The collating and sorting of plastic. The arranging of small pieces on shelves or a horizontal surface. They could be arranged in various different ways:
· By shape – say all round pieces
· By colour
· By type of thing – all buttons or all lids
Or as the tutors suggested:
· Things that are things in themselves eg buttons
· Things that are facsimiles of things eg toys
· Things that are fragments
The point is whichever way you sort and select things doesn’t matter. What matters is the fact they are selected whilst the rest remain unselected. This relates back to the chair installation. Two chairs excluded the third chair. It was isolated. Excluded. Like the excluded plastic pieces. Like the homeless. Like migrants. Like we all feel at some point when there is a group and we don’t seem to fit into it.
And the point of the plastic pieces and the numerous ways in which they can be reconfigured is that most human groups can be reconfigured to alter who is or isn’t within the selection.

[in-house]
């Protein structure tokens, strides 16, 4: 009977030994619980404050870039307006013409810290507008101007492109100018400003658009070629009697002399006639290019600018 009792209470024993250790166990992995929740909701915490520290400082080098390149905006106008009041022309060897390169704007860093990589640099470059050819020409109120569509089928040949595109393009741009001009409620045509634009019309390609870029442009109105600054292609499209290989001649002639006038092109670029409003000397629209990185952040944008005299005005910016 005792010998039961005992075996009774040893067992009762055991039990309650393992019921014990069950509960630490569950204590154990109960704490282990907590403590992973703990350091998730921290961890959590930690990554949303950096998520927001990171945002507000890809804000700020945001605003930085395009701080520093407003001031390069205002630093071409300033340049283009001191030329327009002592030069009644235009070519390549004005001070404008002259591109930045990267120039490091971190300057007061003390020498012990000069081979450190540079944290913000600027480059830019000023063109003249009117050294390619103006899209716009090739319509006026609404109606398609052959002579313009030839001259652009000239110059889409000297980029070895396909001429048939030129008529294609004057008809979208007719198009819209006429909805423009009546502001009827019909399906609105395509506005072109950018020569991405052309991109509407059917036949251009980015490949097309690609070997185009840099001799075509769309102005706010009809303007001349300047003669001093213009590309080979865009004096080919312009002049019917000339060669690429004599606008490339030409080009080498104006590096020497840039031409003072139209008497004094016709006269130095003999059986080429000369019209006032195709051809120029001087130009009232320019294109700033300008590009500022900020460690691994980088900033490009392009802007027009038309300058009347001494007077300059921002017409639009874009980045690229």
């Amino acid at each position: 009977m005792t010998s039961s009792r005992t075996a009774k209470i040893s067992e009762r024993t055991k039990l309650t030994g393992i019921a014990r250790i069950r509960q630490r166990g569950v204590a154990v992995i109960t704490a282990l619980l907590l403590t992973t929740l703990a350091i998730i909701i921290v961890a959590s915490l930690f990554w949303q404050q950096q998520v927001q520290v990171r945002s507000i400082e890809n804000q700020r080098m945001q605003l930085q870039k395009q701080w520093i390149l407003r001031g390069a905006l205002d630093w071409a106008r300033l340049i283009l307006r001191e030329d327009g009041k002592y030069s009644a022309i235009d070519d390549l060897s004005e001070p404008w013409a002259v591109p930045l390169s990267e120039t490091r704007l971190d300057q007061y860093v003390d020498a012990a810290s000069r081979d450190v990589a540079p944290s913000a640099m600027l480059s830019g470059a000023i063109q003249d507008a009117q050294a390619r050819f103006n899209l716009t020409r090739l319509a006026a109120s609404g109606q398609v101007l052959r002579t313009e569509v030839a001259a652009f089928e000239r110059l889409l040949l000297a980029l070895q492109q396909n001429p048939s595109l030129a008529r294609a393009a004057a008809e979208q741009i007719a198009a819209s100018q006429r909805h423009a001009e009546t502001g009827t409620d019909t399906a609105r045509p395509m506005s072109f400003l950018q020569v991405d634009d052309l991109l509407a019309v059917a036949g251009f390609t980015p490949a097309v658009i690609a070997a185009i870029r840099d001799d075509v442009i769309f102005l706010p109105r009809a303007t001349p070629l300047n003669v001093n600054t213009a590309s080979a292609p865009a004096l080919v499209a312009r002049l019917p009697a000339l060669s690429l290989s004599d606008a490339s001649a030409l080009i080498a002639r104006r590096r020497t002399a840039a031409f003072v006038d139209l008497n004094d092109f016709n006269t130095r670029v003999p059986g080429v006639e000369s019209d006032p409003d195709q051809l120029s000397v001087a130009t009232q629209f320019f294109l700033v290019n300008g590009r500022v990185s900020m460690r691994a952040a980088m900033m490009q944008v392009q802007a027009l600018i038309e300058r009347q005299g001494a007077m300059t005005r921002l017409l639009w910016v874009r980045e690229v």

Students at art college – I'm in
Female students at art college – I'm in
Female students at art college under thirty – I'm out
Female students at art college of British origin – I'm in
Female students at art college of British origin and BAME – I'm out
Female students at art college LGBTQ – I'm out
All plastic pieces. All chairs. All human beings
There is a link here with my interest in identity politics. How we define ourselves, and our identity. A process of selection and alignment with certain groups and rejections of others. Some may seem to have been determined for us: gender, sexuality, race, age. But we can decide how significant they are.
I am English, I am British, I am a European, I am a citizen of the world. We can identify with the largest most inclusive group, not the smallest most exclusive group if we chose. Then migrants/the homeless are not other, they are us but less fortunate.
So that’s what the small pieces of plastic are about. Inclusivity/exclusivity. Or as Derrida would have it the permeable states of inside and outside
My selections create hierarchies: collected pieces over pieces left in the street, pieces selected for display over those not displayed. At some point each of the individuals was selected because they aroused ‘intrinsic interest’ in me (Tate definition of the found object). Each has their own sort of beauty.
The pieces were rubbish. excluded.
Now they have been selected. A special favoured few. Exclusive.